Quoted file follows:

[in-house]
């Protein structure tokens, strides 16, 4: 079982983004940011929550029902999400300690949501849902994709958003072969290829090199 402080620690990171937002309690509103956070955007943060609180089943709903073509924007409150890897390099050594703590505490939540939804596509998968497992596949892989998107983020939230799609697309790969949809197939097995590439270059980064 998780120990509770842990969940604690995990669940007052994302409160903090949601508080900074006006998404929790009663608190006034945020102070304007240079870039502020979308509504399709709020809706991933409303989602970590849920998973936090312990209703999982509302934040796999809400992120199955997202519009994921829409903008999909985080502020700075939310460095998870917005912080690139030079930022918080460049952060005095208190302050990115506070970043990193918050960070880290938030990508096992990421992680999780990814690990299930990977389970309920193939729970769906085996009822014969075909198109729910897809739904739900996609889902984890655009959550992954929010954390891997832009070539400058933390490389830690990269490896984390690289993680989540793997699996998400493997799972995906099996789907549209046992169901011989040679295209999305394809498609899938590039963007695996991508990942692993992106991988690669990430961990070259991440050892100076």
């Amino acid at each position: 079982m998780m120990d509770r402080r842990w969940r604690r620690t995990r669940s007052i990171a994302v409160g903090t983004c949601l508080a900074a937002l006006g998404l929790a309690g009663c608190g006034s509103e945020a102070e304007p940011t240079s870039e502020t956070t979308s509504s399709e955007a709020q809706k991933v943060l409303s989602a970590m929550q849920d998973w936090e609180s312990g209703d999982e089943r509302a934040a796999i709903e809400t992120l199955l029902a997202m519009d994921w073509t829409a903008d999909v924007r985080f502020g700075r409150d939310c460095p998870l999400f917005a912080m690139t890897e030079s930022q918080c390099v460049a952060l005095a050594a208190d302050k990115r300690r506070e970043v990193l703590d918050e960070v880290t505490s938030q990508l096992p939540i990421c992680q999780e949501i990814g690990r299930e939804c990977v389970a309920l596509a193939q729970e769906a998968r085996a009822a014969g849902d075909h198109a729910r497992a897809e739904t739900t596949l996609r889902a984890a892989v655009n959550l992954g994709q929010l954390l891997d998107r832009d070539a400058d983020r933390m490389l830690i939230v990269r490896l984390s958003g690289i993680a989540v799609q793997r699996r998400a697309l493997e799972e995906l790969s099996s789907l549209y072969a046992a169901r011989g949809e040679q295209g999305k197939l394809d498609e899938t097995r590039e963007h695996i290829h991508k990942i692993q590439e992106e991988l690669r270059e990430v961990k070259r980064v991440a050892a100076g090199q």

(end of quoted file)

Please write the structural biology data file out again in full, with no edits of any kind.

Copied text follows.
[in-house]
């Protein structure tokens, strides 16, 4: 079982983004940011929550029902999400300690949501849902994709958003072969290829090199 402080620690990171937002309690509103956070955007943060609180089943709903073509924007409150890897390099050594703590505490939540939804596509998968497992596949892989998107983020939230799609697309790969949809197939097995590439270059980064 998780120990509770842990969940604690995990669940007052994302409160903090949601508080900074006006998404929790009663608190006034945020102070304007240079870039502020979308509504399709709020809706991933409303989602970590849920998973936090312990209703999982509302934040796999809400992120199955997202519009994921829409903008999909985080502020700075939310460095998870917005912080690139030079930022918080460049952060005095208190302050990115506070970043990193918050960070880290938030990508096992990421992680999780990814690990299930990977389970309920193939729970769906085996009822014969075909198109729910897809739904739900996609889902984890655009959550992954929010954390891997832009070539400058933390490389830690990269490896984390690289993680989540793997699996998400493997799972995906099996789907549209046992169901011989040679295209999305394809498609899938590039963007695996991508990942692993992106991988690669990430961990070259991440050892100076």
């Amino acid at each position: 079982m998780m120990d509770r402080r842990w969940r604690r620690t995990r669940s007052i990171a994302v409160g903090t983004c949601l508080a900074a937002l006006g998404l929790a309690g009663c608190g006034s509103e945020a102070e304007p940011t240079s870039e502020t956070t979308s509504s399709e955007a709020q809706k991933v943060l409303s989602a970590m929550q849920d998973w936090e609180s312990g209703d999982e089943r509302a934040a796999i709903e809400t992120l199955l029902a997202m519009d994921w073509t829409a903008d999909v924007r985080f502020g700075r409150d939310c460095p998870l999400f917005a912080m690139t890897e030079s930022q918080c390099v460049a952060l005095a050594a208190d302050k990115r300690r506070e970043v990193l703590d918050e960070v880290t505490s938030q990508l096992p939540i990421c992680q999780e949501i990814g690990r299930e939804c990977v389970a309920l596509a193939q729970e769906a998968r085996a009822a014969g849902d075909h198109a729910r497992a897809e739904t739900t596949l996609r889902a984890a892989v655009n959550l992954g994709q929010l954390l891997d998107r832009d070539a400058d983020r933390m490389l830690i939230v990269r490896l984390s958003g690289i993680a989540v799609q793997r699996r998400a697309l493997e799972e995906l790969s099996s789907l549209y072969a046992a169901r011989g949809e040679q295209g999305k197939l394809d498609e899938t097995r590039e963007h695996i290829h991508k990942i692993q590439e992106e991988l690669r270059e990430v961990k070259r980064v991440a050892a100076g090199q």